Ah, there is nothing like enjoying a cold ice cream bar on a hot summer day. One recent sunny day, I was sitting outside my home and could hear a faint musical tune off in the distance. At first, I ignored it. But as it became louder and louder I thought to myself, “The Ice Cream Man?” with a nostalgic smile on my face. You all know this person; the one who drives around suburban neighborhoods in huge white gas guzzling van with images of ice cream plastered on the side and a loud speaker on top.
As I watched the van go by, my smile drifted away as I was suddenly concerned that this Ice Cream Man was a child perpetrator in disguise. The white van looked very old, had no windows in-tact, and produced a low rumble from a rusted out exhaust system. The 20-something individual driving the van looked far from being in the ice cream business. I’m sure we both had interesting expressions on our faces as we exchanged glances. His face said “come on, are you going to buy something or not?” My face said “should I call the authorities, or is this guy the ‘real McCoy?’
1. Rising fuel prices
2. Inefficient, gasoline powered vehicles
3. Freezers that hamper fuel efficiency even further
4. Antiquated vehicles (maintenance issues)
5. High liability insurance (driving around children) – an assumption here on my part
6. Image and professionalism
7. Seasonal sales cycle
So the questions is: Does the Ice Cream Man have a survival strategy or not? What are your thoughts?
I personally give this business model, in its current state, a few more seasons of survival at best. If higher fuel prices don’t kill this business model, a poor image and the other challenges listed above will. It’s clear that this business lacks strategic direction and needs some in order to survive.
In response to my evaluation, I told myself that the next time I hear an Ice Cream Man, I would flag him down and let my four year old boy pick out some ice cream. I wanted him to experience this before it becomes extinct. Then he could say “I remember the Ice Cream Man, what happened to him?” Four weeks later, I was outside playing with my son when we heard the music in the distance. He was not headed our direction, so I made a mad dash to get his attention. As he saw me run down the street waving like I had been stranded on an island hoping for rescue, his face said “is this guy the ‘real McCoy,’ running down the street to get ice cream, or is this a joke?”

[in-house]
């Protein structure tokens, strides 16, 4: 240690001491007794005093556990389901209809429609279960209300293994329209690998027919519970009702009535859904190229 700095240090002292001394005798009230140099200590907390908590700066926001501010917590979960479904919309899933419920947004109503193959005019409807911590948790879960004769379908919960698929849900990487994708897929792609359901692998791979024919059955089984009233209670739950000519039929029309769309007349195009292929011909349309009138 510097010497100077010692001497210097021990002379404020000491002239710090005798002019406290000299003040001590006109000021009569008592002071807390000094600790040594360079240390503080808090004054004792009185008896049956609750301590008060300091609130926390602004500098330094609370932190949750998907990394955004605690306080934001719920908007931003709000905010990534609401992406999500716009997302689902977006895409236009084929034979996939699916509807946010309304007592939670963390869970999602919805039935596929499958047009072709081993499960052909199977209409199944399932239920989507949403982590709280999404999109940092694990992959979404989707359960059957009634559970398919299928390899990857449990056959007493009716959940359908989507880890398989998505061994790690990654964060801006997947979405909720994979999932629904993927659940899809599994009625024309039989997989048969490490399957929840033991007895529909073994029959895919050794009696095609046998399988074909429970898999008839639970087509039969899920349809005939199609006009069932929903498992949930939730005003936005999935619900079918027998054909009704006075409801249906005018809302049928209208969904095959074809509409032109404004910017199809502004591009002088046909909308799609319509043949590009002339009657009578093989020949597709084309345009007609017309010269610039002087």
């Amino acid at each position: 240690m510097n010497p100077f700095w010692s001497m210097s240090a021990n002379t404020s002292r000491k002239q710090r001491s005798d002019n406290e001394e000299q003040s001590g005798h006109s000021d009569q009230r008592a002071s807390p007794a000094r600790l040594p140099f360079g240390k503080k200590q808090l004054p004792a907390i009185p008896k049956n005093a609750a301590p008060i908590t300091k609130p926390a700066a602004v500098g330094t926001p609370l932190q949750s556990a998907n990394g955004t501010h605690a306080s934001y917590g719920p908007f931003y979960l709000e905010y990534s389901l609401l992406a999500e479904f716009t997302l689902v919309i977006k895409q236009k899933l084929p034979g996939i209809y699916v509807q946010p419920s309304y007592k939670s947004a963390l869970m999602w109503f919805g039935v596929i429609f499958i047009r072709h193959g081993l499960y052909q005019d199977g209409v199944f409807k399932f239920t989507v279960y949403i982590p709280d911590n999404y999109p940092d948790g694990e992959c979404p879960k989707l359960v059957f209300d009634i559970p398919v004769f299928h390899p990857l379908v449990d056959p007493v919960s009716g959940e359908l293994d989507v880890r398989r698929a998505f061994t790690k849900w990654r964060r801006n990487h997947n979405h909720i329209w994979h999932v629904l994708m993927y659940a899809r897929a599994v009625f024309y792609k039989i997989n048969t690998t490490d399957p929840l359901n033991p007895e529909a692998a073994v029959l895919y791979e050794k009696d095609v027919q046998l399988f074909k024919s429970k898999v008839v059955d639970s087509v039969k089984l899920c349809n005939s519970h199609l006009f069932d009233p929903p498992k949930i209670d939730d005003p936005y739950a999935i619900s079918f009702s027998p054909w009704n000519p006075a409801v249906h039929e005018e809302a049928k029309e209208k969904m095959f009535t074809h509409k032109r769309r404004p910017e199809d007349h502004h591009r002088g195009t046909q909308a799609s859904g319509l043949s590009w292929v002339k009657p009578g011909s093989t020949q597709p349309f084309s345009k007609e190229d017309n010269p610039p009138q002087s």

After my son picked out his Ninja Turtle ice cream bar, I chatted with the driver for a few minutes about their business model and how it works. In essence, he said business some days is better than others, but overall he agreed with my observations. After he drove away, I felt a little sad that the Ice Cream Man is on the verge of extinction. Where does your business stand?
The legend of “the real McCoy”: Elijah McCoy (1844 to 1939), was a Canadian inventor who developed and worked on lubrication systems for steam engines. Competitors attempted to make counterfeits of his products. The legend is that railroad engineers looking to avoid these imitations and knock-offs would inquire if a locomotive was fitted with “the real McCoy.” Whatever he did, he clearly had a strategic competitive advantage with his product.